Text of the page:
Violence and Our Children

The current election season has put an even greater focus on the extent of the violence around us both as terrorism and random gun violence.  The specter of each has raised fears, and ongoing discussion about the prevalence and accessibility of guns.  Television, the internet and social media give ample coverage and photographs of various acts that have occurred, and it is increasingly difficult for parents to monitor what their children see and hear.

In what way do children take this in?  Does it create anxiety? Do they tune it out as much as possible?  We know that generally, children are more aware of what is going on around them than they show and their seeming indifference to events that disturb us may be misleading.  Wanting to protect our children we sometimes make the mistake of closing off potential discussion about things that we may feel are frightening. 

Actually, it is because of the prevalence of media coverage and the fact that children are surrounded by all kinds of information, that parents have an even greater challenge to strive for the kind of communication with their children that will elicit conversations in which children feel free to express their thoughts and feelings.  Such conversations can also provide a forum in which to correct misinformation or distortions that children may have that can arouse needless anxiety.

Various current and past events really require two kinds of conversation with our children: one about mental illness, the other about terrorism.  The way we have these conversations depend on the ages of our children and their degree of awareness of the world around them.  While we may be unsure of their degree of active awareness, we have some sense of the kinds of information they have been exposed to.   

A focus on mental illness has been a consequence of some of the mass shootings that have taken place.  Several of the perpetrators of this violence have been found retrospectively to be mentally ill.  On the other hand, many of the fearful shootings have involved the use of weapons thought to be more appropriate for military than civilian use.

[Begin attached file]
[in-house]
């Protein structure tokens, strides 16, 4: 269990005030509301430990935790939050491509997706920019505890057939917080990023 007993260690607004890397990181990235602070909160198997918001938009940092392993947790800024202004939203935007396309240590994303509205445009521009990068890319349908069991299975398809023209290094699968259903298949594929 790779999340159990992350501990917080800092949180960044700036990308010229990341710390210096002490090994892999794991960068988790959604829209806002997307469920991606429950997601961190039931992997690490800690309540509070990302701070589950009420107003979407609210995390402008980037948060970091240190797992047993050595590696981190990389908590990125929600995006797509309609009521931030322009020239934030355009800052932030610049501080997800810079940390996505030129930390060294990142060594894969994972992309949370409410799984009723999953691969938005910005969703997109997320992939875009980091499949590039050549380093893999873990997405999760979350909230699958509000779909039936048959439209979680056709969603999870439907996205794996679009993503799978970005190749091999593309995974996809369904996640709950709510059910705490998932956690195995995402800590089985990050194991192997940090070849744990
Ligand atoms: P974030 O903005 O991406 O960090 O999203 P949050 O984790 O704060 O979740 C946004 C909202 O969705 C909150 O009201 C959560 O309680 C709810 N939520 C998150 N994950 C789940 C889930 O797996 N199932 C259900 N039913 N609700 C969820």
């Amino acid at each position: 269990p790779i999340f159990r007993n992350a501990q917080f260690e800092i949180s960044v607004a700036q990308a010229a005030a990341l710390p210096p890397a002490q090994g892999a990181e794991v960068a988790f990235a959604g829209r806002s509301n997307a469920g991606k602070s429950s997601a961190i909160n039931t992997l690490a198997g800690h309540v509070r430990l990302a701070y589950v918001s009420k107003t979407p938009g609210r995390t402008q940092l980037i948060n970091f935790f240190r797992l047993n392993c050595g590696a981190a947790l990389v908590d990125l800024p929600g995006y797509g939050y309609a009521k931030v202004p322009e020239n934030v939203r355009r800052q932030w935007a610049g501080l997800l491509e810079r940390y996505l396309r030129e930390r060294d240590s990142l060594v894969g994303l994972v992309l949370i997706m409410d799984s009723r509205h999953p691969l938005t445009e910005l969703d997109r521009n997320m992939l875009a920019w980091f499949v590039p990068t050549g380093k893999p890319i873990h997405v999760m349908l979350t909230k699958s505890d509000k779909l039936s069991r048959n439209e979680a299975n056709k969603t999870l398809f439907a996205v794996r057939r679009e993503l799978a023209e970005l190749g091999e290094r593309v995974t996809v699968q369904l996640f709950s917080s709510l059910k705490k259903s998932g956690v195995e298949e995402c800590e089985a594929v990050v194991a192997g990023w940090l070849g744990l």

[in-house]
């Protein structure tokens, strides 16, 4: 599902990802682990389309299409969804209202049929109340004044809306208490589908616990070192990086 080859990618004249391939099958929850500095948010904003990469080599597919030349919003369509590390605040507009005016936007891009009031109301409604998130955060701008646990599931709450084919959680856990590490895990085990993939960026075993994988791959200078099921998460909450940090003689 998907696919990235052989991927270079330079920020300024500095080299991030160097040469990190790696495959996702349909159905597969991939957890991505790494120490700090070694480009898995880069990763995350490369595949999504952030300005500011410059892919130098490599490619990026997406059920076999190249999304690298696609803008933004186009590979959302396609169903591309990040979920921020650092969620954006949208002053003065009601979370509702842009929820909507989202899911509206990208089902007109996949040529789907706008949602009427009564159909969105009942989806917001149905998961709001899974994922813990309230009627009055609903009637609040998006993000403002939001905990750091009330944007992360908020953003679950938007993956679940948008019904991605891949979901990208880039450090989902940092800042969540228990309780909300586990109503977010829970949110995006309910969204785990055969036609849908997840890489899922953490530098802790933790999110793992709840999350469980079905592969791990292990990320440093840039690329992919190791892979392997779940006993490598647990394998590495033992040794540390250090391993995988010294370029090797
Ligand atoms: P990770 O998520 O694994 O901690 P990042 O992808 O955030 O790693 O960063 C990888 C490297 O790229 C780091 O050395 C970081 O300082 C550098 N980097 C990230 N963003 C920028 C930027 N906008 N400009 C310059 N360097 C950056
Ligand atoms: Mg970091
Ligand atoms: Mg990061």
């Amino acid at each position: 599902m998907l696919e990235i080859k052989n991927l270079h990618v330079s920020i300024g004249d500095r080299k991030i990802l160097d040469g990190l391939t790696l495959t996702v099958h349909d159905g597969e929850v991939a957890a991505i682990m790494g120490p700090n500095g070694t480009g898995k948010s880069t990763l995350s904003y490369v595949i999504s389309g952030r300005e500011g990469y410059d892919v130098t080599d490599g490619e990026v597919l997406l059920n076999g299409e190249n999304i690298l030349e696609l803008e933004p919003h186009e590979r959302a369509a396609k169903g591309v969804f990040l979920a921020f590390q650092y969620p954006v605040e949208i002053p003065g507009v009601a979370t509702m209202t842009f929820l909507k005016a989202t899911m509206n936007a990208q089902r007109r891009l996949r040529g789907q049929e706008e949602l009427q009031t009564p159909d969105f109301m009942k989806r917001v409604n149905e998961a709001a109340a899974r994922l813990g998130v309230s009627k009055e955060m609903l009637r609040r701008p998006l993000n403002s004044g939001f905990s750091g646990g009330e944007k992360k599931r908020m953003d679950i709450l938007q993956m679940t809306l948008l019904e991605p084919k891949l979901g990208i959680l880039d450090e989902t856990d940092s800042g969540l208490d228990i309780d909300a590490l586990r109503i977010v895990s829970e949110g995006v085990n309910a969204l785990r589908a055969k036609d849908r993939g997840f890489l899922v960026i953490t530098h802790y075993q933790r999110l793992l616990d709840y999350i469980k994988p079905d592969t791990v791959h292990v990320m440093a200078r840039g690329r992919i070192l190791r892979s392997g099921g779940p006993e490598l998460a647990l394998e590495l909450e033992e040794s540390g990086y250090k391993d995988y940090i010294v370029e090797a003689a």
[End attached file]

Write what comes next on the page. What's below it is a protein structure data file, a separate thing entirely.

The conflict between those who are committed to protecting gun ownership rights and those who advocate restrictions on the availability of such weapons continues to be intense.  At times this conflict itself seems almost to reach the level of violence.  It has also intensified the concern about mental illness, both in terms of the realistic relationship to some violent events but also in the attempt to attribute all gun violence to the mentally ill.

Children may have different ideas about what mental illness is – again depending on their age and developmental stage.  All children know what being sick is and that it at times means medicine and being away from other people.  Mental illness may be somewhat more obscure but what is clear is that it often causes people to behave in ways that are harmful to themselves or to other people.  We need to do a better job of helping them get well before they act in these harmful ways.

The subject of terrorism is perhaps more complicated in that it involves a discussion of the destructive ways people try to impose their beliefs on others.  Children can understand and relate to this idea when it is translated into relationships and social behavior they themselves have experienced.  For example, school age children know about the school yard bully, or the mean things some children do to get their own way.  Older children may be ready for a discussion about political beliefs; what we believe as compared to those who are using violence in the service of their beliefs. 

In having conversations that will elicit children’s own ideas and feelings it is best to remember that children do not do well with lots of questions which tend to turn them off.  Instead, talking about what we ourselves have heard or are thinking about is more likely to help a child join the conversation with his own ideas.  As parents we have to be clear about our own values because that is what will inform the language we use, and the ideas we choose to convey to our children.

Hopefully, we have established the kind of relationship with our children that has enabled us to talk about things that are difficult, and that we feel comfortable sharing with our children the fact that we ourselves, don’t have all the answers.